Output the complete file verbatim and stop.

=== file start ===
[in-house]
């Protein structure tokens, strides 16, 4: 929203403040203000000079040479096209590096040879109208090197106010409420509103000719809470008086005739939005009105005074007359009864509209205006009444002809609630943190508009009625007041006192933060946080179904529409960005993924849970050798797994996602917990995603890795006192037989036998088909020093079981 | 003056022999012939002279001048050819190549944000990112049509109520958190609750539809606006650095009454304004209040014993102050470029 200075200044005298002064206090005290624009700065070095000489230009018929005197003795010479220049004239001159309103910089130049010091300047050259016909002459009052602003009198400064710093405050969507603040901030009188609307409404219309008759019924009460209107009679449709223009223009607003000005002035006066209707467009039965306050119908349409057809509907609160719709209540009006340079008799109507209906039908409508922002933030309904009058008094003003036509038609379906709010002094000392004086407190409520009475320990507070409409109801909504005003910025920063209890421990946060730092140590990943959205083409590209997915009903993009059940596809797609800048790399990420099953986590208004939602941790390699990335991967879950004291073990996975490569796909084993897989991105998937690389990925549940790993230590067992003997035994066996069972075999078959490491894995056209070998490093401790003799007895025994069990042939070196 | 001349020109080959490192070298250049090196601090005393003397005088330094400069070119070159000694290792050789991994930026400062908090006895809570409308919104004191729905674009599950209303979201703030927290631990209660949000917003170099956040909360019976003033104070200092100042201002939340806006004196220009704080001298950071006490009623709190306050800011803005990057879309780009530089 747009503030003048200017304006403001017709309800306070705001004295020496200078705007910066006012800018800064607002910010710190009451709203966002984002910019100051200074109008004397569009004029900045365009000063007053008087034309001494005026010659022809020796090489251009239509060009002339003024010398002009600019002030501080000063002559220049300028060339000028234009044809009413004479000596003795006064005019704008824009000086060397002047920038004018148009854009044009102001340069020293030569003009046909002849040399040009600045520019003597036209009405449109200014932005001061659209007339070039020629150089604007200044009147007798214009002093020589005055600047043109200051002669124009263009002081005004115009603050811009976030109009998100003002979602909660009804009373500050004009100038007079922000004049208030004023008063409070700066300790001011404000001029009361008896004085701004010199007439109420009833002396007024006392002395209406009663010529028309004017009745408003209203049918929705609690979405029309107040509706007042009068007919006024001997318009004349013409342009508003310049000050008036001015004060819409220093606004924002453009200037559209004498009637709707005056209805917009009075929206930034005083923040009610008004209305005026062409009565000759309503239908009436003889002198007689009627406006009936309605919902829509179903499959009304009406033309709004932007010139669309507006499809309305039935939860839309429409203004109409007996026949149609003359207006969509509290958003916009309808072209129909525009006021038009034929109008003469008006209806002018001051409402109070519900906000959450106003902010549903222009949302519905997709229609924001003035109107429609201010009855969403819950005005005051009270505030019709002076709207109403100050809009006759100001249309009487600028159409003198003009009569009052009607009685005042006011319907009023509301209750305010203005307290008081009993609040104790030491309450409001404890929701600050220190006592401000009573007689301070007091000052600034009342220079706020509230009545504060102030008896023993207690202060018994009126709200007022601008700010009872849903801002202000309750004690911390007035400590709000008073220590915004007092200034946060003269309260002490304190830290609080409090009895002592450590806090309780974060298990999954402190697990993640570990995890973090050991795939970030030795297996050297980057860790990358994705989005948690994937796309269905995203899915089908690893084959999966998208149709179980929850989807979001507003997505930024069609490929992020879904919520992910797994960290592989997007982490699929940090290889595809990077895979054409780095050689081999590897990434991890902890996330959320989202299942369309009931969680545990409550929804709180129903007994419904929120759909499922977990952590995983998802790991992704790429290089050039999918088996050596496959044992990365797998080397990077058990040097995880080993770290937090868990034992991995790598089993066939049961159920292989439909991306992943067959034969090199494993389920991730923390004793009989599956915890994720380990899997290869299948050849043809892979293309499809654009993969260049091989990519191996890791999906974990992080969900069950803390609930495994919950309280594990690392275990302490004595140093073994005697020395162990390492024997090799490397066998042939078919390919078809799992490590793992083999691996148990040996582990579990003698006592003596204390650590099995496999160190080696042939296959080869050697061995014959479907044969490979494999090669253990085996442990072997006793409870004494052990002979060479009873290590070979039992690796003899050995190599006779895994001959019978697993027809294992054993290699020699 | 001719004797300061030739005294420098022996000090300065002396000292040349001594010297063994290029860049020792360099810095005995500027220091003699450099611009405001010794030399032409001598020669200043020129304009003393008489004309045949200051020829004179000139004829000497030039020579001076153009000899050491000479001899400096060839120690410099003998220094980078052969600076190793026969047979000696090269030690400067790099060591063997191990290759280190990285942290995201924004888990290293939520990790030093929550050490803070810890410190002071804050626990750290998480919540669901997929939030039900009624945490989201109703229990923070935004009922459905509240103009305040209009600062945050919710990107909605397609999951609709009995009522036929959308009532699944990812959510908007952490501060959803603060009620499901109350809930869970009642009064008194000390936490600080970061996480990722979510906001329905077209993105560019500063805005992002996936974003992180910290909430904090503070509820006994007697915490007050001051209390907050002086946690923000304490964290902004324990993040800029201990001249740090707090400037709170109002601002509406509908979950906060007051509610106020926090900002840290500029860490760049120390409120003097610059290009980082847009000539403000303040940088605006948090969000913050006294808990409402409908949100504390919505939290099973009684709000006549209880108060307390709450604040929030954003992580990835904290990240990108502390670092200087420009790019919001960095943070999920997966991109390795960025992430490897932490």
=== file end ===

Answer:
[in-house]
């Protein structure tokens, strides 16, 4: 929203403040203000000079040479096209590096040879109208090197106010409420509103000719809470008086005739939005009105005074007359009864509209205006009444002809609630943190508009009625007041006192933060946080179904529409960005993924849970050798797994996602917990995603890795006192037989036998088909020093079981 | 003056022999012939002279001048050819190549944000990112049509109520958190609750539809606006650095009454304004209040014993102050470029 200075200044005298002064206090005290624009700065070095000489230009018929005197003795010479220049004239001159309103910089130049010091300047050259016909002459009052602003009198400064710093405050969507603040901030009188609307409404219309008759019924009460209107009679449709223009223009607003000005002035006066209707467009039965306050119908349409057809509907609160719709209540009006340079008799109507209906039908409508922002933030309904009058008094003003036509038609379906709010002094000392004086407190409520009475320990507070409409109801909504005003910025920063209890421990946060730092140590990943959205083409590209997915009903993009059940596809797609800048790399990420099953986590208004939602941790390699990335991967879950004291073990996975490569796909084993897989991105998937690389990925549940790993230590067992003997035994066996069972075999078959490491894995056209070998490093401790003799007895025994069990042939070196 | 001349020109080959490192070298250049090196601090005393003397005088330094400069070119070159000694290792050789991994930026400062908090006895809570409308919104004191729905674009599950209303979201703030927290631990209660949000917003170099956040909360019976003033104070200092100042201002939340806006004196220009704080001298950071006490009623709190306050800011803005990057879309780009530089 747009503030003048200017304006403001017709309800306070705001004295020496200078705007910066006012800018800064607002910010710190009451709203966002984002910019100051200074109008004397569009004029900045365009000063007053008087034309001494005026010659022809020796090489251009239509060009002339003024010398002009600019002030501080000063002559220049300028060339000028234009044809009413004479000596003795006064005019704008824009000086060397002047920038004018148009854009044009102001340069020293030569003009046909002849040399040009600045520019003597036209009405449109200014932005001061659209007339070039020629150089604007200044009147007798214009002093020589005055600047043109200051002669124009263009002081005004115009603050811009976030109009998100003002979602909660009804009373500050004009100038007079922000004049208030004023008063409070700066300790001011404000001029009361008896004085701004010199007439109420009833002396007024006392002395209406009663010529028309004017009745408003209203049918929705609690979405029309107040509706007042009068007919006024001997318009004349013409342009508003310049000050008036001015004060819409220093606004924002453009200037559209004498009637709707005056209805917009009075929206930034005083923040009610008004209305005026062409009565000759309503239908009436003889002198007689009627406006009936309605919902829509179903499959009304009406033309709004932007010139669309507006499809309305039935939860839309429409203004109409007996026949149609003359207006969509509290958003916009309808072209129909525009006021038009034929109008003469008006209806002018001051409402109070519900906000959450106003902010549903222009949302519905997709229609924001003035109107429609201010009855969403819950005005005051009270505030019709002076709207109403100050809009006759100001249309009487600028159409003198003009009569009052009607009685005042006011319907009023509301209750305010203005307290008081009993609040104790030491309450409001404890929701600050220190006592401000009573007689301070007091000052600034009342220079706020509230009545504060102030008896023993207690202060018994009126709200007022601008700010009872849903801002202000309750004690911390007035400590709000008073220590915004007092200034946060003269309260002490304190830290609080409090009895002592450590806090309780974060298990999954402190697990993640570990995890973090050991795939970030030795297996050297980057860790990358994705989005948690994937796309269905995203899915089908690893084959999966998208149709179980929850989807979001507003997505930024069609490929992020879904919520992910797994960290592989997007982490699929940090290889595809990077895979054409780095050689081999590897990434991890902890996330959320989202299942369309009931969680545990409550929804709180129903007994419904929120759909499922977990952590995983998802790991992704790429290089050039999918088996050596496959044992990365797998080397990077058990040097995880080993770290937090868990034992991995790598089993066939049961159920292989439909991306992943067959034969090199494993389920991730923390004793009989599956915890994720380990899997290869299948050849043809892979293309499809654009993969260049091989990519191996890791999906974990992080969900069950803390609930495994919950309280594990690392275990302490004595140093073994005697020395162990390492024997090799490397066998042939078919390919078809799992490590793992083999691996148990040996582990579990003698006592003596204390650590099995496999160190080696042939296959080869050697061995014959479907044969490979494999090669253990085996442990072997006793409870004494052990002979060479009873290590070979039992690796003899050995190599006779895994001959019978697993027809294992054993290699020699 | 001719004797300061030739005294420098022996000090300065002396000292040349001594010297063994290029860049020792360099810095005995500027220091003699450099611009405001010794030399032409001598020669200043020129304009003393008489004309045949200051020829004179000139004829000497030039020579001076153009000899050491000479001899400096060839120690410099003998220094980078052969600076190793026969047979000696090269030690400067790099060591063997191990290759280190990285942290995201924004888990290293939520990790030093929550050490803070810890410190002071804050626990750290998480919540669901997929939030039900009624945490989201109703229990923070935004009922459905509240103009305040209009600062945050919710990107909605397609999951609709009995009522036929959308009532699944990812959510908007952490501060959803603060009620499901109350809930869970009642009064008194000390936490600080970061996480990722979510906001329905077209993105560019500063805005992002996936974003992180910290909430904090503070509820006994007697915490007050001051209390907050002086946690923000304490964290902004324990993040800029201990001249740090707090400037709170109002601002509406509908979950906060007051509610106020926090900002840290500029860490760049120390409120003097610059290009980082847009000539403000303040940088605006948090969000913050006294808990409402409908949100504390919505939290099973009684709000006549209880108060307390709450604040929030954003992580990835904290990240990108502390670092200087420009790019919001960095943070999920997966991109390795960025992430490897932490």